I once read a theory that humor is the product of a skew in logic, that recognition of an event that short-circuits our everyday perception yields the associated reaction – whether of laughter or a smirk. Sense of humor then varies from person to person, as do our own general takes on the everyday.
It could be argued that the awe and aesthetics stem from similar origins – though events that invoke sense of these more formidable concepts challenge broader knowledge and more objective standards that individuals culturally share.
In a very bland summary: humor is a wryly phrased play on words, awe is a gesture that deftly employs [but seemingly defies] the laws of physics.
Chicago-based artists Petra Bachmaier and Sean Gallero, who collaborate under the moniker Luftwerk, have been producing quietly elegant multi-media work over the last decade, which invite the viewer to suspend for a time their grasps on fact and logic, and revel in a perspective they may never have considered, and may never witness again.
In their pieces, figures pass their past and future selves as they descend and ascend into the sea; a brilliant summer sky dissolves Dali-esque and produces the sound of a subterranean cavern as the ice-block screen on which it is projected begins to melt; a darkened room envelopes visitors, but instead of producing an exponent of darkness through their shadows, they cast spectrums of color along the floor. And in the case of each one, work is temporary, disassembled and collected without leaving a trace – the ephemerality only serving to enforce its wonder.
In recent years, Luftwerk have received praise for their work exploring the overlaps between time-based media and architecture – digitally mapping the surfaces of buildings such as Wright’s Falling Water, and projecting imagery that has been crafted to enhance, complement, or contrast the built forms. The installations are fully immersive, shifting in three dimensions, coupled with a sonic component.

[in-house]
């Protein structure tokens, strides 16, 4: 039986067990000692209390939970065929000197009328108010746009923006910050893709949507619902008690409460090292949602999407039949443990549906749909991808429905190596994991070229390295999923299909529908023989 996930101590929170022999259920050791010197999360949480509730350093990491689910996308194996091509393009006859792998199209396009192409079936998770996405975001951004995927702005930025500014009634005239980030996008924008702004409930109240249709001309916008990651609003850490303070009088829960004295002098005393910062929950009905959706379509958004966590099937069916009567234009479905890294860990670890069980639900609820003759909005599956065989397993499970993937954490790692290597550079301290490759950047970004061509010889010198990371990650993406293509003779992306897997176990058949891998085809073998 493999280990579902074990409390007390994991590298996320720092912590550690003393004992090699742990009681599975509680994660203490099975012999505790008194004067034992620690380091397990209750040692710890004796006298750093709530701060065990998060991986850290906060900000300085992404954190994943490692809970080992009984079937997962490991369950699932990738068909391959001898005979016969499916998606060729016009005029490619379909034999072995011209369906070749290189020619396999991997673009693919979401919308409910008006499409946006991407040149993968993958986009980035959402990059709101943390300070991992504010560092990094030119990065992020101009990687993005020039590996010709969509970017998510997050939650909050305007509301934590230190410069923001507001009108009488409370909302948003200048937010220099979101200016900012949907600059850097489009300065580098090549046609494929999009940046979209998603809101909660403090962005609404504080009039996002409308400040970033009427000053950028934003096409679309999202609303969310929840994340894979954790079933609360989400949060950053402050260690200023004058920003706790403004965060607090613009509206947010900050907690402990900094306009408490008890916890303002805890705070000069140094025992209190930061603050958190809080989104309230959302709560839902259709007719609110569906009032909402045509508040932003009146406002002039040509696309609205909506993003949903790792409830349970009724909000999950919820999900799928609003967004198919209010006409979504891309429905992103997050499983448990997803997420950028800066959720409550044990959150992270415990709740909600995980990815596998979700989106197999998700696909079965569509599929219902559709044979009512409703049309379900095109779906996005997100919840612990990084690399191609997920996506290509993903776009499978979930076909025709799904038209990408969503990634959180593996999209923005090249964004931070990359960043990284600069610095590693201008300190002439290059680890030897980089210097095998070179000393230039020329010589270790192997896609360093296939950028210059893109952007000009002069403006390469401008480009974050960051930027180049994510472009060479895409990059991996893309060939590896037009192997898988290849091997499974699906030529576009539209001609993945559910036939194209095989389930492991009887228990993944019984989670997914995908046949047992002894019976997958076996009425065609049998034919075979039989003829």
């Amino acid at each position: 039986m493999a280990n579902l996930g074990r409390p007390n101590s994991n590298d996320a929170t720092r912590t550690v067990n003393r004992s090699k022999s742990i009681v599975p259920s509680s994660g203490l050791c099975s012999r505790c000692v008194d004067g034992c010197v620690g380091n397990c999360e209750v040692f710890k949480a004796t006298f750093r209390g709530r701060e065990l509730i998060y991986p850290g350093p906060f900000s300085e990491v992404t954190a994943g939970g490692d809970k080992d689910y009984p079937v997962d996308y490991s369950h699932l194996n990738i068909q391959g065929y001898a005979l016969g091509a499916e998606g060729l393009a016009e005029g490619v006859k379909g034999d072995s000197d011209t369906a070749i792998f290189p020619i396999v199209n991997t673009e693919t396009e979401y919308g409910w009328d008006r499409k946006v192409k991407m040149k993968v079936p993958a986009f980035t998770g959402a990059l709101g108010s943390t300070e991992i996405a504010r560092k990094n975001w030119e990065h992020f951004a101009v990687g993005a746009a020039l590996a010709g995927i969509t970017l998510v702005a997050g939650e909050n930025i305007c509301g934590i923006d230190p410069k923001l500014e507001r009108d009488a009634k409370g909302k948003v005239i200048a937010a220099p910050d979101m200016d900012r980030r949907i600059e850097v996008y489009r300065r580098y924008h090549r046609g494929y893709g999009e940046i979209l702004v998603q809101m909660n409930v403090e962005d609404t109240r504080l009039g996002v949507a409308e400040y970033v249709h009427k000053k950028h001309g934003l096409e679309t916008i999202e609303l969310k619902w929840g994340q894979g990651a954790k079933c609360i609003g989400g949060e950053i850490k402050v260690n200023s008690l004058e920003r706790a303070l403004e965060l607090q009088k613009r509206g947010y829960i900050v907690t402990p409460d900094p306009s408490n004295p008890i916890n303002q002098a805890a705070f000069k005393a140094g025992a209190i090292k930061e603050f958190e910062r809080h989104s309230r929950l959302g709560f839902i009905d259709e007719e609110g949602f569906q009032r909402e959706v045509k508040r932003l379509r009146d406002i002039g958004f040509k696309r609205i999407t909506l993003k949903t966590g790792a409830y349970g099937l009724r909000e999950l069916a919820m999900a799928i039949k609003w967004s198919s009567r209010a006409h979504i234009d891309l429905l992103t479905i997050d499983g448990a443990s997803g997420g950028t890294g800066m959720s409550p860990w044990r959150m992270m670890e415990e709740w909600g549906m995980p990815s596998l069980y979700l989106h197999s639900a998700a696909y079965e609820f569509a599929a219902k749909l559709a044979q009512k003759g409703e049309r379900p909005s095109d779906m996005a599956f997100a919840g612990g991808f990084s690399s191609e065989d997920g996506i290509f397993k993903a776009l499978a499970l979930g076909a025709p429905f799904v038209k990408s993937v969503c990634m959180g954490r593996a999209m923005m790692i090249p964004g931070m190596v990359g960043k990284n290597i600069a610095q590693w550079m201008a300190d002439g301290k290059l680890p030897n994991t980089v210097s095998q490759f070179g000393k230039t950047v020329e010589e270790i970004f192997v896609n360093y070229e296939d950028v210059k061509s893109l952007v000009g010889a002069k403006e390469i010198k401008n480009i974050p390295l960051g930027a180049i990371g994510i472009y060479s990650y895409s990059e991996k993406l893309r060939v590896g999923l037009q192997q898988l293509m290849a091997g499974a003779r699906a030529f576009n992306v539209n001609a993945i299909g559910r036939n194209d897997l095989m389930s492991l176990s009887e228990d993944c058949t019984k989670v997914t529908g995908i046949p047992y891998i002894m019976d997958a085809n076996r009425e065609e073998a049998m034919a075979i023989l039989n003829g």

In theory, it seems contradictory. Architecture in its traditional perceptions could be seen as the antithesis of this form of art.
But this is an article about the beauty of altered perceptions and logic: after dusk would otherwise obscure the built world, Luftwerk conjures an illuminated and kinetic guise; patterns follow the contours of built masses like choreography, and the house ripples with it, measuring out its lengths and heights, to be viewed uniquely from every position. If nothing else, viewers cannot help but note the very elements of design that define this landmarked building.
Luftwerk’s next target: Mies van der Rohe’s monument to the minimalist’s weekend in nature: The Farnsworth House. Famed for its lightness and transparency, the house exemplifies many of the characteristics that made Modernist architecture stand in vivid contrast to its predecessors.
Where structures were once necessarily massive, opaque, permanent, and immobile – many of which benefitted from this image – Modernist architecture in some of its best forms is delicate, transparent, minimal, and gives a sense of dynamism through light connections with the ground plane, cantilevers, soaring heights, or long, lithe profiles. In short, and regardless of whether it appeals to one’s personal tastes: it is an architecture that commands awe.
The Farnsworth House thus becomes Luftwerk’s conspirator more than their canvas for INsite – linear projections are amplified as glass, stone, and metal become both vessel and mirror for the light. From the exterior, we see the perfect infinity shot, and from the interior a phantom tapestry of orthogonal bands of light and shadow superimposed on reflections surrounding landscape. The effect in some ways is reminiscent of those present in other Mies projects – most notably the Barcelona Pavilion.
The stills shown here are from only a test session; Bachmaier and Gallero are currently seeking funding for a longer, more extensive session that would be open to the public.
If they succeed in their efforts, it would be a spectacular show — as an opportunity for the architecturally inclined to see a masterpiece through a novel lens, and for those unfamiliar with the work to understand better the subtle beauty of a design style often criticized for being too stark or grave. In any case, a rare, wonderful experience… an eclipse reinterpreted through a shift in logic.